I recently heard a good story about an American who studied in Europe. He first went to Germany, where there was a farm near his school. He became friendly with the farmer. When he was free, he would help cultivate the crops. It was rather difficult work. At the end of the day, while returning to the farmhouse, the farmer would often say, "Life is so short, we must make the best use we can of each moment."
After finishing studies in Germany, the student spent some time in Spain. It was immediately obvious to him that Spanish farmers had an entirely different attitude toward work than the farmer he had known in Germany.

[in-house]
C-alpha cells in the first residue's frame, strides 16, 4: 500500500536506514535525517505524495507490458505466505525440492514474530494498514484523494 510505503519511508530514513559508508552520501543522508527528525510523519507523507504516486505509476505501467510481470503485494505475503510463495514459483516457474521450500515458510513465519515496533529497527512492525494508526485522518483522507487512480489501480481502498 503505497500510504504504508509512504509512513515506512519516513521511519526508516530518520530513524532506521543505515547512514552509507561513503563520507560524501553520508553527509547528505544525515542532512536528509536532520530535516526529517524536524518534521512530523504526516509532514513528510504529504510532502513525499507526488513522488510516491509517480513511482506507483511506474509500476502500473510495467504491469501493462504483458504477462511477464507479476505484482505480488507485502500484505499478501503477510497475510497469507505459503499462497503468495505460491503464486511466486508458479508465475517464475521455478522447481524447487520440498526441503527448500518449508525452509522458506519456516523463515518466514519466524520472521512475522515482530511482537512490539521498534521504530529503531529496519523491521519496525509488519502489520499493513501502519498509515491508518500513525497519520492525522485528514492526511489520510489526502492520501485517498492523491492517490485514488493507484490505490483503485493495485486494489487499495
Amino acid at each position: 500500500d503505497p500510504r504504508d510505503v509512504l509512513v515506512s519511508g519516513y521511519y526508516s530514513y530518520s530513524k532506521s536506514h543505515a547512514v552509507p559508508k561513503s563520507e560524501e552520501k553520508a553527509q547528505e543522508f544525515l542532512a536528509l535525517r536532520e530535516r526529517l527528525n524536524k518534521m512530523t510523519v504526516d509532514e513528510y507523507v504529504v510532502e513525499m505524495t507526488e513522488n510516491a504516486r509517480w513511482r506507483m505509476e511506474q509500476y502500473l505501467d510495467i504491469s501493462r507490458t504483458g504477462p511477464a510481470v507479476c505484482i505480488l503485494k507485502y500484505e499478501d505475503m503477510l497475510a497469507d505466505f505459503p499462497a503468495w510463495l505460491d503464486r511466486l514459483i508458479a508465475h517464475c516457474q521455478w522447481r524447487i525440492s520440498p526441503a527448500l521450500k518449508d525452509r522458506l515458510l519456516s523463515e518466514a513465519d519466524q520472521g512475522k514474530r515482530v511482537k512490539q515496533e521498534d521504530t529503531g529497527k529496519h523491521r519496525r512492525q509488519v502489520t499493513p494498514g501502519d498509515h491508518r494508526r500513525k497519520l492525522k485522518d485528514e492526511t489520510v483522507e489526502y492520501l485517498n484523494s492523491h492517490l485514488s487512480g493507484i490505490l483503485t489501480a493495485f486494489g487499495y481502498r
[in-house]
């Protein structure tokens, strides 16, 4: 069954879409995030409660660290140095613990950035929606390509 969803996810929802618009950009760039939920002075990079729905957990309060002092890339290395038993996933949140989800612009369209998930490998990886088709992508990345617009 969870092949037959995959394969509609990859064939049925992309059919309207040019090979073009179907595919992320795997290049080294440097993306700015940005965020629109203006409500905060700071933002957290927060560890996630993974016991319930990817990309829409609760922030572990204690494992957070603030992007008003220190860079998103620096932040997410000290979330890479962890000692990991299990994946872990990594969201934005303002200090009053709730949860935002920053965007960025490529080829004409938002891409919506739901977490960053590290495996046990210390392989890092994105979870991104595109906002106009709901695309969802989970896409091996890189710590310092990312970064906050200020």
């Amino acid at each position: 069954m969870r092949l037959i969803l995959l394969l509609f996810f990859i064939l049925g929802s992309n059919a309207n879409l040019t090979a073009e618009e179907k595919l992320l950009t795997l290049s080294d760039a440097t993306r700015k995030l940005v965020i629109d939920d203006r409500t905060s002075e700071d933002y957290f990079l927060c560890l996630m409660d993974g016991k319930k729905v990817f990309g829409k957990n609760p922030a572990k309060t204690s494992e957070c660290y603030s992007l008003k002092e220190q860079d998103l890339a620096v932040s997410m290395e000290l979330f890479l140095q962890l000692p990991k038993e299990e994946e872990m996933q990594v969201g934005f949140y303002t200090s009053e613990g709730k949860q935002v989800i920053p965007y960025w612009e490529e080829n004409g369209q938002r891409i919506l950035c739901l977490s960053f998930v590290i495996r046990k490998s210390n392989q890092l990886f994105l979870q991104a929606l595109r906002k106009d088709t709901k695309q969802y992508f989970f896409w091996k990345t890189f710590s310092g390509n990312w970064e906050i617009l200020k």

Spanish farmers seemed much more relaxed. They talked and joked a great deal, pausing occasionally in their work to watch a butterfly flying around, and frequently stopped for a drink of water and a chat. The student decided to ask a farmer why they took such a nonchalant attitude toward their work. The farmer answered, "Life is so short, we must make the best use we can of each moment."
The German farmer and the Spanish farmer quoted the same words but they interpreted the words very differently. The German emphasized work while the Spaniard chose the enjoyment of life.
Both, of course, are important. During the short span of our lives, we each have an obligation to contribute to the welfare of the world through our work. But God intended that we find happiness and enjoyment in doing so.